I am not a big user of social media. I have a Facebook page, which I don't visit often, never respond to pokes and don't post on at all. I tweet, but my 820 lifetime tweets pale in comparison to prolific tweeters, who tweet that many times during a month. That said, I have been fascinated with, and have followed, both companies from just prior to their public offerings and not only have learned about the social media business but even more about my limitations in assessing their values. The paths that these companies have taken since their public offerings also offer illustrative examples of how markets assess and mis-assess these companies, why management matters, and the roller coaster ride that investors have to be willing to take, when they make bets on these companies.
In its brief life as a public company, Facebook has acquired a reputation of being a company that not only manages to make money while it grows but is also able to be visionary and pragmatic, at the same time. In its most recent earnings report on January 27, 2016, Facebook delivered its by-now familiar combination of high revenue growth, sky high margins and seeming endless capacity to add to its user base and more importantly, monetize those users:
The market's reaction to this mostly positive report was positive, with the stock rising 14 per cent in the after market.
I first valued Facebook a few weeks ahead of its IPO and again at the time of its IPO at about $27/share, laughably low, given that the stock is close to $100 today, but reflecting the concerns that I had on four fronts: whether it could keep user growth going, given that it was already at a billion users then, whether it could make the shift to mobile, as users shifted from computers to mobile phones and tablets, whether it could scale up its online advertising revenues and whether it could continue to earn its high margins in a business fraught with competition. The company, through the first four years of its existence has emphatically answered these questions. It has managed to increase its user base from huge to gargantuan, it has made a successful transition to mobile, perhaps even better than Google has, and it has been able to keep its unusual combination of revenue growth and sky-high margins. Prior to the prior year's last earnings report, in November 2015, I was already seeing Facebook as potentially the winner in the online advertising battle with Google and capable of not only commanding a hundred billion in revenues in ten years but with even higher margins than Google. The value per share of almost $80/share, that I estimated for the company in November 2015, reflects the steady rise that I have reported in my intrinsic value estimates for the company over the last five years. If anything, the story is reinforced after the earnings report, with revenue growth coming in at about 44 per cent and an operating margin of 51.36 per cent.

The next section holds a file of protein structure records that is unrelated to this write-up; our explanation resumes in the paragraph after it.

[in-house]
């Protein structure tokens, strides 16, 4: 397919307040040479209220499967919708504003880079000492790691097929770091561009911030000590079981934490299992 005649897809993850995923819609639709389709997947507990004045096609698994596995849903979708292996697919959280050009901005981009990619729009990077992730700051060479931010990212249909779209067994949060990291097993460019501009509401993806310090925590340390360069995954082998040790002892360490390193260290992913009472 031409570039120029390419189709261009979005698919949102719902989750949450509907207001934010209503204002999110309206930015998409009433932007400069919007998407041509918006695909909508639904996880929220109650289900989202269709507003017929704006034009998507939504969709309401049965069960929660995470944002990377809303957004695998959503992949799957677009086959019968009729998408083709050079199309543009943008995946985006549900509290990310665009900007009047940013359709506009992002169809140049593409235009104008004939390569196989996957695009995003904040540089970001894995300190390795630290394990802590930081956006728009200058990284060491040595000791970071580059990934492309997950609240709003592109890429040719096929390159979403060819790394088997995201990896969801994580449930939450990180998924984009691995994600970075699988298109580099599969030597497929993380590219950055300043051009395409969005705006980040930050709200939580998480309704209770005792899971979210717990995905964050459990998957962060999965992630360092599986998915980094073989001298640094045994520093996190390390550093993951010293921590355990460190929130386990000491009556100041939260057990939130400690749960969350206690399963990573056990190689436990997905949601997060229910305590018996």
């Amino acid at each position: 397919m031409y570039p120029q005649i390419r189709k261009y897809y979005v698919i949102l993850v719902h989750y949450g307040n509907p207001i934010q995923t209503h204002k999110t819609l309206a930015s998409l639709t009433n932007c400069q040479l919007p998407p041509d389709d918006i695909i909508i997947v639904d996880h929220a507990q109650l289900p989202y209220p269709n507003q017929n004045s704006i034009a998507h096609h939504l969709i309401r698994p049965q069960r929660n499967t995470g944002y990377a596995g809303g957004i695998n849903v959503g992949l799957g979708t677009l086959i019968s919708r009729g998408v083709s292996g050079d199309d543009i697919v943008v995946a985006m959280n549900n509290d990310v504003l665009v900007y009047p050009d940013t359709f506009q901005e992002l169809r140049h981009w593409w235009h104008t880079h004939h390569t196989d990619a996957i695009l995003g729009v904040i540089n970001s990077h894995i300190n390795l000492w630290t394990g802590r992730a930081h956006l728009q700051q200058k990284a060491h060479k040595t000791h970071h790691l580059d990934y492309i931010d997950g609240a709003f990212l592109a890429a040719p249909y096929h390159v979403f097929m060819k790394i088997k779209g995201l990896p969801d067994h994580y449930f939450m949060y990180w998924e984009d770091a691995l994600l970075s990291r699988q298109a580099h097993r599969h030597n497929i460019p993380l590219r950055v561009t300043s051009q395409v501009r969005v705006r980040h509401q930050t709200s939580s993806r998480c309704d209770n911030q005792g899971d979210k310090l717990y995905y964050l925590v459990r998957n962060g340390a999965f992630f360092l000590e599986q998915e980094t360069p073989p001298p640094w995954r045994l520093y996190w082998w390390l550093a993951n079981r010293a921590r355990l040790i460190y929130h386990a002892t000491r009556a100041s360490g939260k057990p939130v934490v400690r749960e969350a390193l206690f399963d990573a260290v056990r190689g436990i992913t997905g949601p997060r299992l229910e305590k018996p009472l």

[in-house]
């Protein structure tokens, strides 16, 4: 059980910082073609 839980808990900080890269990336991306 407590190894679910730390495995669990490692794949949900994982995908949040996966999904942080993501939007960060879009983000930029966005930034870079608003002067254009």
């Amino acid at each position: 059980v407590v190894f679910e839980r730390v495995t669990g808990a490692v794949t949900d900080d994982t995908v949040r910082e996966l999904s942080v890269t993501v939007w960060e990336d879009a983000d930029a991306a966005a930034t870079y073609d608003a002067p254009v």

The value per share that I get for the company, with this narrative, is about $95/share, just a little bit under the $102/share that the stock was trading at in February 2016. As with my other valuations in this series, I ran a simulation of Facebook's value and the results are below:
At the prevailing price of $102/share, the stock was close to fairly priced on February 12, at least based on my inputs.
I am sure that there will be others who will put Facebook under a microscope to find its formula for success, but there are two actions that are illustrative of the company's mindset. The first was its afore-mentioned conquest of the mobile market, where it badly lagged its competitors at the time of it IPO. Rather than find excuses for its poor performance, the company went back to the drawing board and created a mobile version which not only improved user experience but provided a platform for ad revenues. The second was the company's acquisition of Whatsapp, an acquisition that cost the company more than $20 billion and provoked a great deal of head scratching among value minded people at time, since Whatsapp had little in revenues and no earnings at the time. I argued at the time that the acquisition made sense from a pricing perspective, since Facebook was buying 450 million Whatsapp users for about $40/user, when the market was pricing these users at $100/user. That acquisition may have been driven by pricing motivations but it has yielded a value windfall for the company, especially in Asia and Latin America, with more than 100 million Whatsapp users just in India.